Defeating Coronavirus 61

As I understand perhaps the most crucial assumption which led to lockdown was that we had to stay at home so that less people were infected with Coronavirus which meant that fewer people with COVID-19 were admitted to an NHS which could be overwhelmed.  Well, it wasn’t overwhelmed and the NHS was ‘saved’.  Actually, I never liked the word ‘saved’ in that context; better to have been more precise.  I would have preferred the word I used; ‘overwhelmed’.

Yet, by a gargantuan effort the NHS more than doubled its intensive care units and massive Nightingale hospitals ready for a massive influx of patients were built.  This happened in record time with help from all parts of society and particularly the armed forces.  In fact, a lot of this excess capacity, for instance the Excel Nightingale Hospital has now been mothballed. 

All the medical scientists are at one over this conclusion: in the future, we will be stuck with COVID-19 for a very long time if not forever.  We are going to have to get used to that situation – and live with it.  Well maybe not.  I suppose we could be going to have to live with it until we gain immunity or a vaccine is developed which can largely banish it in the way that almost all the World has rid itself of polio.

However, I gather that 9/10ths of all British death certificates which identify Coronavirus as a cause of mortality also include other serious illnesses which, in the end, would have extinguished life too.  People with pre-existing serious illnesses or extreme age are easy prey for the Coronavirus germ.  Such people have quite rightly been identified and here in Bromley there are up to 11,000 people who have been noted as possible vulnerable persons who need shielding and protecting.  They, of course, should remain in a safe place and avoid contact with anyone who might infect them with the wretched virus as it could easily be deadly for them.  This is all being pretty well organised in my view by Bromley and its care charities.

The Government has decided in its wisdom that anyone above seventy might be more vulnerable if they catch COVID-19.  Yes, I suppose that is true based on growing frailty of the body because of age but it is rather taking a sledge hammer to crack a nut.  The advice is that anyone of 70 years of age should consider staying in lockdown until we have a panacea for COVID-19.  But is this not discrimination against so many septuagenarians who really are quite healthy and active?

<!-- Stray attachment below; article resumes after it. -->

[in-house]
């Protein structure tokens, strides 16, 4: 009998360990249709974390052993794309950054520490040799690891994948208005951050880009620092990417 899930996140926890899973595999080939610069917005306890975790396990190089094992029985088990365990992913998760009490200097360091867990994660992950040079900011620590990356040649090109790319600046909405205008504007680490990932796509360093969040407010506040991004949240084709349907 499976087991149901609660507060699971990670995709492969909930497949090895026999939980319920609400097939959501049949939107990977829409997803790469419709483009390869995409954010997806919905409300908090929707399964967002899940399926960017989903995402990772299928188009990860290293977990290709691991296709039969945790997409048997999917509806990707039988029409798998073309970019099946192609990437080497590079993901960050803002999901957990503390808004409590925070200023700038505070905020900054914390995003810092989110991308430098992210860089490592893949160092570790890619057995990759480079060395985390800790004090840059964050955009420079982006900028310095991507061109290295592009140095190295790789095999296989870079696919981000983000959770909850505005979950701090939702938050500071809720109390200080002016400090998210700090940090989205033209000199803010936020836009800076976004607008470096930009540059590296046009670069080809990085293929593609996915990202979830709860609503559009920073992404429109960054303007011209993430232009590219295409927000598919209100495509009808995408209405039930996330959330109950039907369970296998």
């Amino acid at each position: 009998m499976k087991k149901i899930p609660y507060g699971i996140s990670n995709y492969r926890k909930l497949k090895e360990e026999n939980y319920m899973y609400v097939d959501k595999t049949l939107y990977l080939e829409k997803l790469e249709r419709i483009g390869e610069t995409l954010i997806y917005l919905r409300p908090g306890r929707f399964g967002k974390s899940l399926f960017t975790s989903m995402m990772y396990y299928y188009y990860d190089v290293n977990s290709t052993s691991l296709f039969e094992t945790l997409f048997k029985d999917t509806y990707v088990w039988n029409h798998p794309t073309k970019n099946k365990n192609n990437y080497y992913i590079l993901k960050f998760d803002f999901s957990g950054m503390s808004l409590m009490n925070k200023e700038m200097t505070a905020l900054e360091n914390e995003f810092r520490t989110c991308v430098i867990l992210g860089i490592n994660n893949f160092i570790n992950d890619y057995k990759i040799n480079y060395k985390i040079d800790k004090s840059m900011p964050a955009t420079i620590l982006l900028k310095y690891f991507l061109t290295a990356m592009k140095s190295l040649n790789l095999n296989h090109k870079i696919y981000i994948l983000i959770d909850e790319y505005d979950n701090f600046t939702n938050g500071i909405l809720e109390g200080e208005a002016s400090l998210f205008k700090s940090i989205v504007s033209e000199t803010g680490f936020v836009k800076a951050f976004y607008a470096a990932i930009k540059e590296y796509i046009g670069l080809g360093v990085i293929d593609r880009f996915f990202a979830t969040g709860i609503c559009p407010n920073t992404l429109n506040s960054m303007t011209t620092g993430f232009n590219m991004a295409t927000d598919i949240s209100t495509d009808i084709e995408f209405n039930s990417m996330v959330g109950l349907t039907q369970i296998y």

The actress and ever-young Joan Collins (86 and in photo) wrote recently that such suggestions were gross discrimination again hardy individuals who are older than many but with no health issues.  She called it the last discrimination in society against which there are seemingly few voices. I believe she has a point too.  As a Conservative I believe that people should be given as much choice as possible in society.  Speaking as a fit seventy-year-old I do not see why I should be treated any differently to anyone else.  We cannot have two classes in society; up to seventy and beyond it. 

Apparently being overweight (careful here Bob!) is also a factor in the chances of developing Coronavirus.  Will fat people be told to isolate until the end of the crisis?  The House of Commons Library states that 28.7% of adults in England are obese. A further 35.6% are overweight but not obese.  That is 64.3% of the English population who could be deemed more at risk than their thinner brethren.  Personally, and sadly, I am definitely with the majority.  However, I cannot really see any future Government advising fat people to get off the streets. It might not garner too many votes from 64 out of every 100 voters!

After all, staying home is a choice we can all make.  Of course, it carries penalties if you have to earn money by being outside your house but it is an option open to everyone.  The truth is that life is never without risk and Coronavirus could just be joining the list of dangers we all face when in public.

I envy people who have the reason and right to be working away from home at the moment.  Although their social life is gone as well, they do see other people and have something to do unconstrained by four walls.

Many people, not everyone I accept, are getting increasingly frustrated by being stuck at home.  It is so much easier for some whose income is hardly affected by current restrictions but I know many friends are desperate to get out and earn money that they cannot generate without their freedom.

On top of this many people long for a social life where they can be with family and friends.  Particularly for the elderly, for obvious reasons, such times are increasingly precious.  One friend, a grandfather, told me simply; ‘I know the risks but equally I know I may not have that much time left and I want to spend some of that with my grandchildren so they have some memory of me when I am gone’.

With my own eyes I am now seeing just how much busier the roads have become.  There are definitely far more people walking out on the streets too.  I particularly note that young people seem to be congregating together far more.  The truth is that this isolation required by the Government needs the consent of the people and increasingly this is breaking down.

I am with the Government in the way it is dealing with the crisis and in supporting the current restrictions.  In truth, I accept and understand things as they are at the moment.  But I am coming to the conclusion that we must get back to normal – despite the risks – as soon as possible.  For me that means within 6-8 weeks from now.  After all, our lives are our own, we make our own choices and life is limited anyway. We will all be dead for a long time and living is so much the sweeter the less restrictions we have on it.